Yet, wise, maganimous, and humane as he is, and possessed of a tolerance no man was to achieve again until ten centuries after his death, Julian fails either to stem the tide of Christianity or to restore the worship of the old gods. It is part of the subtlety of Vidal’s presentation of him that one not only understands why this was so but even approves the failure. In the end, Julian is a tragic figure—on two counts. Committed to political action, he yields to the temptation that inevitably faces the idealist in politics—to fight the enemy with the enemy’s weapons:

One reason why the Galileans grow ever more powerful and dangerous to us is the constant assimilation of our rites and holy days. Since they have rightly regarded Mithraism as their chief rival, they have for some years now been taking over various aspects of the Mithraic rite and incorporating them into their own ceremonies. Some critics believe that the gradual absorption of our forms and prayers is fairly recent. But I date it from the very beginning…So quite alone, I set about reorganizing…no, organizing Hellenism. The Galileans have received much credit for giving charity to anyone who asks for it. We are now doing the same. Their priests impress the ignorant with their so-called holy lives. I now insist that our priests be truly holy. I have given them full instructions on how to comport themselves in public and private.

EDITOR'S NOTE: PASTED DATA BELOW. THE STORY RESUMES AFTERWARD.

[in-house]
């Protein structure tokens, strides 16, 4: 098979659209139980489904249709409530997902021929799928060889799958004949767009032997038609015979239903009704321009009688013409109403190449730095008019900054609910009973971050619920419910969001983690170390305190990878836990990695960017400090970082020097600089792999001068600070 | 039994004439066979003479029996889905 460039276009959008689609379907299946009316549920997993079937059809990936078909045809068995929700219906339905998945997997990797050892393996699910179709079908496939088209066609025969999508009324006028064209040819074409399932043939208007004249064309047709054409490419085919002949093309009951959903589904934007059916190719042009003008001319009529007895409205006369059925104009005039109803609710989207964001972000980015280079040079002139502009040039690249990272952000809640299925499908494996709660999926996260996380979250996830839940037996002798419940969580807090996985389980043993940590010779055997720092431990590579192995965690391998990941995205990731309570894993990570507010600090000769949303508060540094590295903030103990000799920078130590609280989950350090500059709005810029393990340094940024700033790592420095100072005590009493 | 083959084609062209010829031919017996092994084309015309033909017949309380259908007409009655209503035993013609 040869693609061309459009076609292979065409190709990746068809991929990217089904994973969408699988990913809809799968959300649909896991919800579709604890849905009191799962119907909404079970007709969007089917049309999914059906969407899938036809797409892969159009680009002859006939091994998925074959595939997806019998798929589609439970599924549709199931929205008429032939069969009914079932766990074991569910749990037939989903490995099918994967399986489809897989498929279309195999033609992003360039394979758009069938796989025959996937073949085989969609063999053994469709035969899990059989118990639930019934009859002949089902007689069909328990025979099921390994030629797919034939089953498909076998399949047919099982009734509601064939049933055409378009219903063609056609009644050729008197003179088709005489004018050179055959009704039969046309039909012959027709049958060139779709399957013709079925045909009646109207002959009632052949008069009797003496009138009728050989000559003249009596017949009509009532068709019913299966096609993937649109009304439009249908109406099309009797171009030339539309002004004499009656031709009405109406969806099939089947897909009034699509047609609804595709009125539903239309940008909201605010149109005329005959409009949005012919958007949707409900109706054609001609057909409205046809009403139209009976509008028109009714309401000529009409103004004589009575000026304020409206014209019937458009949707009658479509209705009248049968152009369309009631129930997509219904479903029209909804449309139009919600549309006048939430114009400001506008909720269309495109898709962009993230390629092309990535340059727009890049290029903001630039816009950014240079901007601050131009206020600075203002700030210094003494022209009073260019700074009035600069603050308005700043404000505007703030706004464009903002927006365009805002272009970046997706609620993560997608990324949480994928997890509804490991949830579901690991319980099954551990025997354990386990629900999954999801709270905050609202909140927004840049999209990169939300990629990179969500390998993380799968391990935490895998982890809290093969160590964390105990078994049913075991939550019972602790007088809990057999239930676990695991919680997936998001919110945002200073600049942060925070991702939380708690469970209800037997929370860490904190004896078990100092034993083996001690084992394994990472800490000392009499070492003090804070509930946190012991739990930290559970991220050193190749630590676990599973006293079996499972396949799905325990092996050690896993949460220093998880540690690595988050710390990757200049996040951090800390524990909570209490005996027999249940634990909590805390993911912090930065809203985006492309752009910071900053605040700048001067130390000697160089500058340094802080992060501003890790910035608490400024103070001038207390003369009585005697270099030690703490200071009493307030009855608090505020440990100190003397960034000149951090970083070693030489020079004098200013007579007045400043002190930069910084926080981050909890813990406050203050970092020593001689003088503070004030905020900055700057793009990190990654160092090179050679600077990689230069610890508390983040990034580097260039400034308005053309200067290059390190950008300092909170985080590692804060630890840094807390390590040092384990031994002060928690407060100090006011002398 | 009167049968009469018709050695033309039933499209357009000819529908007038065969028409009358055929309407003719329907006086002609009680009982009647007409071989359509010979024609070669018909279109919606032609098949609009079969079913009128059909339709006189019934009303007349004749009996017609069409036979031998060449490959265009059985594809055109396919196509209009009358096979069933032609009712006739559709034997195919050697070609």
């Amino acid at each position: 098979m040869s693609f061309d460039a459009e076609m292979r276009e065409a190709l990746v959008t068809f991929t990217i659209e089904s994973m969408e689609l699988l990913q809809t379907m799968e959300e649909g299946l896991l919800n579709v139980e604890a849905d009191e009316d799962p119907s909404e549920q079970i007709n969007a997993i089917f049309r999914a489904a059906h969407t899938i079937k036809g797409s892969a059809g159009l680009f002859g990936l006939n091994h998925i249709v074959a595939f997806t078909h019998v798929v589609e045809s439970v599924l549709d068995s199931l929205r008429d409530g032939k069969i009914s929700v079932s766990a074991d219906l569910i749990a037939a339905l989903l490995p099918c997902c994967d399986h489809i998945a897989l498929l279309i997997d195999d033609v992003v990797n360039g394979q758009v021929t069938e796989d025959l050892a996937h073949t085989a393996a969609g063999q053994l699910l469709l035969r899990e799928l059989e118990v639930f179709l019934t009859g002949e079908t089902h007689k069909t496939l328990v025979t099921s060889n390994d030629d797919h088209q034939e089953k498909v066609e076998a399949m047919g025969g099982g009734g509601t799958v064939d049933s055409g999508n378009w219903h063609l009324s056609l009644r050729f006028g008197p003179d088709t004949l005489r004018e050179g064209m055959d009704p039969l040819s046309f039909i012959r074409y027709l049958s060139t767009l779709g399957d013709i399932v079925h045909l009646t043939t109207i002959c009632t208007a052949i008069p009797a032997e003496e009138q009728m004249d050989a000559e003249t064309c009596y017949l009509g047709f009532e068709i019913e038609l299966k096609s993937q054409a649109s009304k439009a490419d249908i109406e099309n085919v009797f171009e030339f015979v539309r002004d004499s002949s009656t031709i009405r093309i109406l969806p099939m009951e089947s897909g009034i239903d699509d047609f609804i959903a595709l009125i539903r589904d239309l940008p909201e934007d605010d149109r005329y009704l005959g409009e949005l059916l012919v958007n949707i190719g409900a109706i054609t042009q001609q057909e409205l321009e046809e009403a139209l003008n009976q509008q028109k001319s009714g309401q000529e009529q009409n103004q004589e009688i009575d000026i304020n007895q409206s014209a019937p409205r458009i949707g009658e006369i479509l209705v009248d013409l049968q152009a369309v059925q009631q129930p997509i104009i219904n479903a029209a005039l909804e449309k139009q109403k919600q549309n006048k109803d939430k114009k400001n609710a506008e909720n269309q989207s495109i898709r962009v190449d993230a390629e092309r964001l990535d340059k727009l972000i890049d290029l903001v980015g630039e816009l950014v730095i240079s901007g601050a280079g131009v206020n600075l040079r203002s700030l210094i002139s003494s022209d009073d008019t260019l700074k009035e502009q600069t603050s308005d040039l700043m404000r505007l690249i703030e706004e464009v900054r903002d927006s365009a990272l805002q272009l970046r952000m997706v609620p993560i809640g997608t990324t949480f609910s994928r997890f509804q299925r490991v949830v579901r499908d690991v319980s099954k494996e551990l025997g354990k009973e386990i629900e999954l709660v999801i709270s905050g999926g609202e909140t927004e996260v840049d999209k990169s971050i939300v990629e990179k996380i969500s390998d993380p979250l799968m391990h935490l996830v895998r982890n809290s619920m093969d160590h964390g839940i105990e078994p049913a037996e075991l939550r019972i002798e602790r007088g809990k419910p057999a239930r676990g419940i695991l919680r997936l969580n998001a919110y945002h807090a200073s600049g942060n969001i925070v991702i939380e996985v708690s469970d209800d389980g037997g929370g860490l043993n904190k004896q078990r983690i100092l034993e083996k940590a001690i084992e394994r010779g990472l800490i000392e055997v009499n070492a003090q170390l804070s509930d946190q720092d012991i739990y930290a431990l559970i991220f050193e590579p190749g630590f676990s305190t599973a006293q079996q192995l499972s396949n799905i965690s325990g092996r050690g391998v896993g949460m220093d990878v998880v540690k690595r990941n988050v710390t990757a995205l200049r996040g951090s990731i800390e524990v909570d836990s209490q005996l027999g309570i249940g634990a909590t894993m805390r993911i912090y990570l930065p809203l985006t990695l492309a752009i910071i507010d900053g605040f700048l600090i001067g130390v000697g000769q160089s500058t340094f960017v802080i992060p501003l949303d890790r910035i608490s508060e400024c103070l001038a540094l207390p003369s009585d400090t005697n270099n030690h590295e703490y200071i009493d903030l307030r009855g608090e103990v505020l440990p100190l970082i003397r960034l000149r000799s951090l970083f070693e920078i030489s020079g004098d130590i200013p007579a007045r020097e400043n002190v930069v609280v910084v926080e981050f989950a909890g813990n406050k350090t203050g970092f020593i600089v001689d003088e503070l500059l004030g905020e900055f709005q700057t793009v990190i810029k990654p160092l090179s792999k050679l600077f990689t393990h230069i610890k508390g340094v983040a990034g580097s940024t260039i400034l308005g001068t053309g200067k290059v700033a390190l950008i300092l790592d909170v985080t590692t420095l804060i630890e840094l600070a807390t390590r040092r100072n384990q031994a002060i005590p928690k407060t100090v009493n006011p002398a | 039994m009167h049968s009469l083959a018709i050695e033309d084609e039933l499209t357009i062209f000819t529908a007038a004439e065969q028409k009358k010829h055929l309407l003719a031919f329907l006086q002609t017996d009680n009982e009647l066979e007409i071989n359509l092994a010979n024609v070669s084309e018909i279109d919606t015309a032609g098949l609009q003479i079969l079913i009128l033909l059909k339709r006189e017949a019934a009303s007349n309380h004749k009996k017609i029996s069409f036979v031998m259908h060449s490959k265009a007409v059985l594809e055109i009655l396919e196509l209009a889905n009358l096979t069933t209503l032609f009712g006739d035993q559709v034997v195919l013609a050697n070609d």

In other words, all that Julian attempts is to substitute one institutionalized state religion for another; in both, the emphasis is on outward forms.

And then the sweetness and light of Julian’s religion of the sun have their dark underside. Vidal reveals brilliantly through Julian’s words how increasingly his policies and actions are rooted in gross superstition. His progress through Persia is accompanied by holocaust after holocaust of bulls and birds; increasingly the gods speak to him through the livers of animals, in the interpretation of which quite as much tortuous ingenuity is exercised as was ever practised by Christians upon the mystery of the nature of the persons of the Trinity. The sophist Priscus, in one of his comments, isolates Julian’s “one flaw: that craving for the vague and incomprehensible which is essentially Asiatic,” adding: “At heart, he was a Christian mystic gone wrong.”

Julian, as we find him in Gore Vidal’s recreation, is not anything so simple as the last of the Pagans. He is fatally contaminated by the very factors in the psyche that gave rise to Christianity itself. He is man in an age of transition, looking back to the past, tugged whether he likes it or not into the future by forces he cannot control. It is this, as Vidal well shows by implication, that gives him his universality and makes him emblematic of man in our own time.

This Issue

July 30, 1964